In this final installment of our four part series on diversity and inclusion in our workplace, we look at how large scale operations and projects have the potential to significantly boost the profile of women in mining and inspire increased inclusivity and innovation.
Goldcorp’s Porcupine operation located in Timmins, Ontario, is one of North America’s longest continually operating gold mines. In 2016, Porcupine marked its 106th year of continuous mine and mill operations, producing more than 67 million ounces of gold. That same year, Goldcorp announced the identification of a gold mineral resource of 5.4 million ounces at the Dome Century Project, part of the prolific Porcupine complex.
The Century Project is a potential large-scale open pit mine and related processing facility at the Dome mine. When it was announced, Mayor Steven Black said the prospect of such a large-scale operation ramping up at the Dome is “a game changer for the City of Timmins.” He meant this in terms of economic benefit, but the project is a game changer in other ways as well – it has the potential to significantly boost the profile of women in mining and serve as a model for increased diversity.
The team working on evaluating the development of the expanded open pit mine and related processing facility is not just a group that brings together people with a broad variety of professional expertise – it is evenly split between men and women. The gender balance is unusual in an industry where women are still in the minority. Yet, for the Manager of the Century Project, Sophie Bergeron, inclusivity is the key to building teams and organizations that are capable of innovating.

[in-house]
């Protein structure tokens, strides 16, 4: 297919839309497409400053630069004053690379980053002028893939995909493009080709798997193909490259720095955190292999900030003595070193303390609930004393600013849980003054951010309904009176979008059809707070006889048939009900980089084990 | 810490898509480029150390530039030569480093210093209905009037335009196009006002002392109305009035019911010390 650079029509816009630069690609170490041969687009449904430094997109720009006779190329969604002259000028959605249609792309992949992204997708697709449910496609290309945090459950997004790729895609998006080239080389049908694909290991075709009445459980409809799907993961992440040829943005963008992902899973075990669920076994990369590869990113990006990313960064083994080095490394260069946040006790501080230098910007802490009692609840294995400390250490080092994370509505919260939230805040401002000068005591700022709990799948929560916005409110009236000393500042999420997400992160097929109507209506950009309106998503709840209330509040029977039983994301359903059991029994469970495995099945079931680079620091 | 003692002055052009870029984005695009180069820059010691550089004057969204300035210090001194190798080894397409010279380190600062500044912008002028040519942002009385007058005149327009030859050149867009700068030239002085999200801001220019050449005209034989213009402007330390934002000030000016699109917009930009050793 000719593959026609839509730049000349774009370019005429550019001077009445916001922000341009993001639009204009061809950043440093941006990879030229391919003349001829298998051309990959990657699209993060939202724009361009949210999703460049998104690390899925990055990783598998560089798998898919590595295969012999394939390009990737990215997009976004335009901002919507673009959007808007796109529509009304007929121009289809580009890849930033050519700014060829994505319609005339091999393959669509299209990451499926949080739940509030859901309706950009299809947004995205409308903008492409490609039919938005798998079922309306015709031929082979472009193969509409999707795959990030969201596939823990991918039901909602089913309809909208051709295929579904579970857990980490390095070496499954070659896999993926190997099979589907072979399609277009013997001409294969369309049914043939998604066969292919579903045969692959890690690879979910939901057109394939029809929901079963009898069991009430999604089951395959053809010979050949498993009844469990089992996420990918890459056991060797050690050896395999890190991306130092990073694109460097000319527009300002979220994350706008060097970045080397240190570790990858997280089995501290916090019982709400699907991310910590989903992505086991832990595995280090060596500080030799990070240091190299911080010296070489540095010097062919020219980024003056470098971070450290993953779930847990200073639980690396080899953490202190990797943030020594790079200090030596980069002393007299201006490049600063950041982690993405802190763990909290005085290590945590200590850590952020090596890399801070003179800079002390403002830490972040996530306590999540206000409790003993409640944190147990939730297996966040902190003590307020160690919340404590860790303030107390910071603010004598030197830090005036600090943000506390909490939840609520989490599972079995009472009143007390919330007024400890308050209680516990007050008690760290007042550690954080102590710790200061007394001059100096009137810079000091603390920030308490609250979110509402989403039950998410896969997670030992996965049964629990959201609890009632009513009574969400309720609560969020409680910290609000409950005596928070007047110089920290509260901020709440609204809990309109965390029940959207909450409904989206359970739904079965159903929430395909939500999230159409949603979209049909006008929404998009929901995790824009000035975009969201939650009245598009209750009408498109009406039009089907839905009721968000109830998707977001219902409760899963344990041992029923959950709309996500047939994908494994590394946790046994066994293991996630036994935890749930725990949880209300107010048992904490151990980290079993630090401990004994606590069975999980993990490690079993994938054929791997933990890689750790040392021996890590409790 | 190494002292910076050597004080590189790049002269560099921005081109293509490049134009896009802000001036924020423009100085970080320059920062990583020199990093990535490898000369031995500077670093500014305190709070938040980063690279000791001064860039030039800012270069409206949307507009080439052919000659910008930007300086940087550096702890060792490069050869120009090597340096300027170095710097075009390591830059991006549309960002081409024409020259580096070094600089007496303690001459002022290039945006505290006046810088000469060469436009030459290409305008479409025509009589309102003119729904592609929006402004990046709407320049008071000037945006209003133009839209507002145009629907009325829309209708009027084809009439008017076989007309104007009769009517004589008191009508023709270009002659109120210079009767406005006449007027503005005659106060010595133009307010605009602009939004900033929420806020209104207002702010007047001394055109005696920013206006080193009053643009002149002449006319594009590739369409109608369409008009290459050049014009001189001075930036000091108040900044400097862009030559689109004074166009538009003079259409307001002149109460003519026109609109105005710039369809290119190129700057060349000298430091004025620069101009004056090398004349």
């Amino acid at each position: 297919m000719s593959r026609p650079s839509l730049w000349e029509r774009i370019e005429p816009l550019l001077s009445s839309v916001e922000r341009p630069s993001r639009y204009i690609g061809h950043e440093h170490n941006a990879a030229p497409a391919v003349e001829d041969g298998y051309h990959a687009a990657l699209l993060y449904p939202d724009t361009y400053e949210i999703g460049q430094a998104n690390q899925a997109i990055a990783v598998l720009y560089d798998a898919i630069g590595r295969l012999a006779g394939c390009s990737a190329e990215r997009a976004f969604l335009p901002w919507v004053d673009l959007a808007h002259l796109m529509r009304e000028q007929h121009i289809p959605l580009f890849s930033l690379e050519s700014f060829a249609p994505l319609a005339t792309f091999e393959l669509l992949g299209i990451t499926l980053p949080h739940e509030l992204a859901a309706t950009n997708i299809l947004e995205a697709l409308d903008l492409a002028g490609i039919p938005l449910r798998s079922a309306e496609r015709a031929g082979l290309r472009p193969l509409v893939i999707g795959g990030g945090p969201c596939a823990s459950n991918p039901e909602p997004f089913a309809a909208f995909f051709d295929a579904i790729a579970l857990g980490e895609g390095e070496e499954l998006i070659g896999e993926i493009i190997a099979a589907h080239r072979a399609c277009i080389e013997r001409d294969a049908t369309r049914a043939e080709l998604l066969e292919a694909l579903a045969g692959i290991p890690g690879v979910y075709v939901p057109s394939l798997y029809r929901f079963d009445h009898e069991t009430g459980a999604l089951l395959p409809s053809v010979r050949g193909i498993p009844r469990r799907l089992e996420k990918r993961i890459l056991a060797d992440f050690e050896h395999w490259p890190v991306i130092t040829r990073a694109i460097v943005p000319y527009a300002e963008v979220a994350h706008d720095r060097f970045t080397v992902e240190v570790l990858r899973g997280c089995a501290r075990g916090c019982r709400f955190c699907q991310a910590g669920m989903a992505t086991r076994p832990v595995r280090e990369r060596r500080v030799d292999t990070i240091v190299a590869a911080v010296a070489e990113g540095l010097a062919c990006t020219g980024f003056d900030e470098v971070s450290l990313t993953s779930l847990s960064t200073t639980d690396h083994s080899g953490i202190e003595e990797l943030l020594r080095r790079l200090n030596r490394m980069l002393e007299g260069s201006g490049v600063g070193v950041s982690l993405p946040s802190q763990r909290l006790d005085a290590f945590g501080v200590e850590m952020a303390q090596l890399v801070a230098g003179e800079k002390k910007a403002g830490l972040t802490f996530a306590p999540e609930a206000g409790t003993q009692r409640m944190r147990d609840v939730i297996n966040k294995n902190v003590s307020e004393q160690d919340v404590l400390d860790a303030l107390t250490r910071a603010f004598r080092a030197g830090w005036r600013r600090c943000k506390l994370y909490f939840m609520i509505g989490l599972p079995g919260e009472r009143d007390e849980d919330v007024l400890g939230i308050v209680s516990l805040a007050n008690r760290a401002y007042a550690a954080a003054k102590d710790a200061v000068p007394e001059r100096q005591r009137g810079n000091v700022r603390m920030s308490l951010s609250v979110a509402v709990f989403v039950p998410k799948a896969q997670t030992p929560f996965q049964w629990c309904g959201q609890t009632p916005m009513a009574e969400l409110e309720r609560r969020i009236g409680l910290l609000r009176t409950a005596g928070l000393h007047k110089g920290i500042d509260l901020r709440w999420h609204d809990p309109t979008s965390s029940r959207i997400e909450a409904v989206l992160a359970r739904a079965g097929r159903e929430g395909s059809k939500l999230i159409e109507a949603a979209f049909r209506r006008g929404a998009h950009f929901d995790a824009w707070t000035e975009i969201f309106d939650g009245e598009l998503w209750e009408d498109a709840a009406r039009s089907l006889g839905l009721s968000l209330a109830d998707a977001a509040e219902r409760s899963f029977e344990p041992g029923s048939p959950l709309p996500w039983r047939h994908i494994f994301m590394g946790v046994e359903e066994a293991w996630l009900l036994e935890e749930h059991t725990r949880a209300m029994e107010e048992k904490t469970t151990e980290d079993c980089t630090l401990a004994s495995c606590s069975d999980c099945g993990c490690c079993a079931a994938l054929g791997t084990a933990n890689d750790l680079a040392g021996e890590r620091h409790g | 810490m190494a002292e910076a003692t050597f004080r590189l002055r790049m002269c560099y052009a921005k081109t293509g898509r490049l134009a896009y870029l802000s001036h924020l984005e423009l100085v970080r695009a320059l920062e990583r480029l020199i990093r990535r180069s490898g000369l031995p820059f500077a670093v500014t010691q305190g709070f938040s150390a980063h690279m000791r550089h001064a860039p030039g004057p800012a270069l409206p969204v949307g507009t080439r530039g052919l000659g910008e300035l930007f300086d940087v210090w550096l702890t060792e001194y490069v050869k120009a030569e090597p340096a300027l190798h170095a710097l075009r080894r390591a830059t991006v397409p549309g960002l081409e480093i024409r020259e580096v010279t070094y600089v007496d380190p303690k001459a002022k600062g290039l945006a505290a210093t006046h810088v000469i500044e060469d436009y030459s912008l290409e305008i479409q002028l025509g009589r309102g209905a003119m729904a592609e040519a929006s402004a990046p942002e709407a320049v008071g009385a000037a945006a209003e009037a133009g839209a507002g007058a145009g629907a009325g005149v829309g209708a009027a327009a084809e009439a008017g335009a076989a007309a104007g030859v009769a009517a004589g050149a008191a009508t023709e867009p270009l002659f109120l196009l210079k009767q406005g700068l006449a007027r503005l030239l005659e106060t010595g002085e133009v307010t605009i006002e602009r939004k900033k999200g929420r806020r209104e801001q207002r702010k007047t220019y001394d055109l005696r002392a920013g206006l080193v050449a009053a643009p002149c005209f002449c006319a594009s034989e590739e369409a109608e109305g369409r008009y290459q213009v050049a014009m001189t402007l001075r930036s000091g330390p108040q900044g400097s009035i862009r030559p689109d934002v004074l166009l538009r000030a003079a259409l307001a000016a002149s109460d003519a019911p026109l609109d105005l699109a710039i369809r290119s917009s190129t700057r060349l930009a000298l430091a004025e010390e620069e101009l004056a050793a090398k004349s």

“Our team at Century has been built very deliberately. Women bring a different approach to mining. A male and a female engineer might have completely different perspectives on the same problem – and that is a good thing,” says Bergeron. “A group of people with diverse individual expertise and ways of thinking is better than a homogeneous group at solving complex, non-routine problems that are part and parcel of developing a mine.”
To grow and progress as an industry, mining needs more women who can raise awareness and lead by example. Ultimately, having women in leadership positions – like Sophie Bergeron – is the most powerful signal for both men and women.
“What our team is working on is one of the bigger projects at Goldcorp,” explains Bergeron. “By showing what we can achieve, I hope we will inspire other companies to focus on building inclusive teams, and encourage more women to join the industry.”
For the full Ontario Mining Association article, click HERE.